New Brunswick

Saint John students taste test healthier lunch options

Students from six schools around Saint John taste tested a healthy lunch menu Thursday afternoon, as part of an initiative to offer more nutritious hot lunch meals.

Menu-tasting session for elementary school students aims to improve hot lunch choices in the region

Kindergarten student Katie Daigle carefully tests the chili. (Brian Chisholm/CBC News)

Twelve students from six schools around Saint John taste-tested a healthy lunch menu Thursday afternoon, as part of an initiative to offer more nutritious choices for hot lunches.

The tasting session at the Saint John Boys and Girls Club featured some healthy alternatives to the fast food many schools still serve in their hot lunch programs.

The not-for-profit catering company, Stone Soup is leading the effort, along with Susan Brillant, a teacher from Island View School in west Saint John, and Julia Besner, a dietitian involved in the project.

Besner says schools without cafeterias are struggling to find suppliers that offer healthy, affordable meals.

"Children … spend a lot of hours of their day in school and having lunch there is an important part of their development. It's so important for schools to have that … healthy lunch option," Besner said in an interview Thursday on Information Morning Saint John.

"It's all about their future and our future for the province. We want to have a healthy population, so let's start with the children in schools."

Student focus group

Stone Soup currently operates a daily hot lunch program out of the Boys and Girls Club for over 100 children at Prince Charles School. Beaconsfield Middle School and Princess Elizabeth School also recently took them on as hot lunch caterers.

The program received a grant from NB Wellness to run a focus group before it branches out to other schools.

"To see what menu items the kids are really going for, if there are some things we should maybe scrap … and getting teachers, administrators and parents thinking about different food options that could be offered in schools for their kids," said Claire Ashton, who runs Stone Soup.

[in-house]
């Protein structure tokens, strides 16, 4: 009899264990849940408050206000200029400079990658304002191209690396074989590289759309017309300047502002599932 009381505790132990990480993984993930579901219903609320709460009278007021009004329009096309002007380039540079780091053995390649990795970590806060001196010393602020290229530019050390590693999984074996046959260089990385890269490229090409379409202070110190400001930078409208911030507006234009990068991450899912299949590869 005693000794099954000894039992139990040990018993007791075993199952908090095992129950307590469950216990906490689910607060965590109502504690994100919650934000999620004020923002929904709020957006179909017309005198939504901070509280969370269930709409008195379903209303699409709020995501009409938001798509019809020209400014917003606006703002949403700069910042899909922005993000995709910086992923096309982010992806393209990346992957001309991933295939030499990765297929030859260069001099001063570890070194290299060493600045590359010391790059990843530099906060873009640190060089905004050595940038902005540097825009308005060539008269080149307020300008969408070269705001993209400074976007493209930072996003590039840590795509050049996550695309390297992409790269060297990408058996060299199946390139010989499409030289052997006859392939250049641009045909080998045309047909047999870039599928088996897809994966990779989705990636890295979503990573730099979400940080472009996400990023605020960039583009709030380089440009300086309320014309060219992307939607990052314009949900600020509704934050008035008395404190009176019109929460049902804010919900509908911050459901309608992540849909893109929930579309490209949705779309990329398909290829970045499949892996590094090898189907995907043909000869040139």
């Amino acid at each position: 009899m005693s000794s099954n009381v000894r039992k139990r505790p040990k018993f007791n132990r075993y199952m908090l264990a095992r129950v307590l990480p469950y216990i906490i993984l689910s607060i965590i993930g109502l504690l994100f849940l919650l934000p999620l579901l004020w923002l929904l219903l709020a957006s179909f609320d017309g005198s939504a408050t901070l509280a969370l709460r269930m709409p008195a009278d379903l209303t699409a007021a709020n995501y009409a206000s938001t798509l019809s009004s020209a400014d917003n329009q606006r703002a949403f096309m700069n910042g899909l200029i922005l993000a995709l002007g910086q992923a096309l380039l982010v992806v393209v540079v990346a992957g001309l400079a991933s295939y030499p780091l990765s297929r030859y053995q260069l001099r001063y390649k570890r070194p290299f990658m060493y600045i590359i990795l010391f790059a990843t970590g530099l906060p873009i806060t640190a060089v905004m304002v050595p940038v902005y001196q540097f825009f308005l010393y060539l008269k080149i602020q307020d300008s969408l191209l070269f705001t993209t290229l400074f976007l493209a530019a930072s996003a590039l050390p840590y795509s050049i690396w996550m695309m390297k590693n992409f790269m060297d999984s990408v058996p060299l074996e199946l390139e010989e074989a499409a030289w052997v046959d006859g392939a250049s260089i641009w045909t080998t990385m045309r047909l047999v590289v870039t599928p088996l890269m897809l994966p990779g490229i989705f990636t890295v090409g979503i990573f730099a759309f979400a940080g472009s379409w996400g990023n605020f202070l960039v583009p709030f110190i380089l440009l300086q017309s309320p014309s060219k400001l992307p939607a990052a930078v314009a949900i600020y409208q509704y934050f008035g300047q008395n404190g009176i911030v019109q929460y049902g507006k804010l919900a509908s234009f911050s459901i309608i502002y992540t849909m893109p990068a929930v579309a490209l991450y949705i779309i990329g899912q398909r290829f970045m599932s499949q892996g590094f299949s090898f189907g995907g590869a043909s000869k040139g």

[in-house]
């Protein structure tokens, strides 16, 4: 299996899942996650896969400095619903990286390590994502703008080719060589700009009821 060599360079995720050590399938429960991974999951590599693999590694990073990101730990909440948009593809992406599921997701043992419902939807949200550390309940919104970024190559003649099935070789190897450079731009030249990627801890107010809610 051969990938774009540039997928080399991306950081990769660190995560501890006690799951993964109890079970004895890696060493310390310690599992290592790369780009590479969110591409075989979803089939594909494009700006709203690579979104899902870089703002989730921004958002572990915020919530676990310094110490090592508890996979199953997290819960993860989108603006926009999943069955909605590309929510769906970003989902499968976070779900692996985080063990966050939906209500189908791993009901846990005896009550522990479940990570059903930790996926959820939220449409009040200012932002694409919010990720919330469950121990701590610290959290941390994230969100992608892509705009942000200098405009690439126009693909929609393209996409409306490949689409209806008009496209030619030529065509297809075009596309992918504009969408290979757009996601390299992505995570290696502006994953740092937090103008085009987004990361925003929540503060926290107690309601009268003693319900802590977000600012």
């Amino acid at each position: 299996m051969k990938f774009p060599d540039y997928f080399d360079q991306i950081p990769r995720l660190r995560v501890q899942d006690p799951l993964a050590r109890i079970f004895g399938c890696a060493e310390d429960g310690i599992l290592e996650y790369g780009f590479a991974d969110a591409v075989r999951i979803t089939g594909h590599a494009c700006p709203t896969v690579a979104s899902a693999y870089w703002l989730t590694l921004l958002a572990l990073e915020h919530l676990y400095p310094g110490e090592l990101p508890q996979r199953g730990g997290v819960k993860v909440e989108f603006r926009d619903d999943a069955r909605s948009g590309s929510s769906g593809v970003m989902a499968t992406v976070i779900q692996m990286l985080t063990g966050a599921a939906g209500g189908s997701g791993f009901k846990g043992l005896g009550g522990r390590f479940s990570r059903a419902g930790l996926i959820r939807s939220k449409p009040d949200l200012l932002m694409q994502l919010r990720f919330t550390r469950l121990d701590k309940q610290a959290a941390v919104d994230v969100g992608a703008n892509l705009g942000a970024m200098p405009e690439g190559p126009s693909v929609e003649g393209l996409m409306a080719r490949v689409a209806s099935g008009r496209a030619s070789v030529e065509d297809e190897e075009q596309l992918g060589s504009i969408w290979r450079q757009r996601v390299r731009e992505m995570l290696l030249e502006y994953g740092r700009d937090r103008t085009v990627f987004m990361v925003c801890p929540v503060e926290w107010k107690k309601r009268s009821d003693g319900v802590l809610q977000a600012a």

Claire Ashton runs the social enterprise, Stone Soup Catering, part of the Saint John Learning Exchange and Julia Besner is a dietitian who runs Fundy Nutrition Counselling. 9:02

"We're always making changes but we also have enough experience to have some tried and true options most of the kids would like."

The students tested soft shell chicken tacos, spaghetti with red sauce and meat balls and "some pretty traditional foods" like macaroni and cheese, but with a twist, Ashton said.

"We use all whole ingredients, whole grains for all of our bread and pasta products, all real foods, as many local foods as we can afford to buy," she said.

"There's always at least two servings of vegetables in most of the meals … A lot of of kids are picky eaters, so we try to come up with kid-friendly options, but it's also important for the meals to be complete, balanced meals so we can adjust the menus as necessary."

Chicken wrap and shepherd's pie win

Of the dishes the students tested, barbecue chicken wraps and shepherd's pie were the winners. Macaroni salad was the least favoured.

Besner says students need time to adjust to healthier food options if they have gotten used to eating fast food meals.

She says the best approach is to offer more wholesome foods that kids are already familiar with.

"It's all about exposing them to more healthy, nutritious foods in their lunches. To teach them eating habits for their future lives," Besner said.

A lot of of kids are picky eaters, so we try to come up with kid-friendly options, but it's also important for the meals to be complete, balanced meals.- Claire Ashton, Stone Soup manager

Stone Soup has already adapted parts of its menu based on student feedback.

"The kids usually go for caesar salad, or pasta salad, so we make sure we use dark, leafy greens and sweeter veggies in the pasta salad, and we don't load them with sauce," Ashton said.

"We've gone through a lot of soups, but they will eat chili — vegetarian or meat — so it's just learning through trial and error."

Stone Soup Catering is a training and hiring program by the Saint John Learning Exchange.

It brings healthy meals to clients, while at the same time, giving meaningful employment to those looking to expand their skills through the exchange.

The students taking part in Thursday's tasting session come from Forest Hills School, Island View School, St. Rose School, Barnhill Memorial School, Prince Charles School, Quispamsis Elementary, and Morna Heights.

with files from Information Morning Saint John


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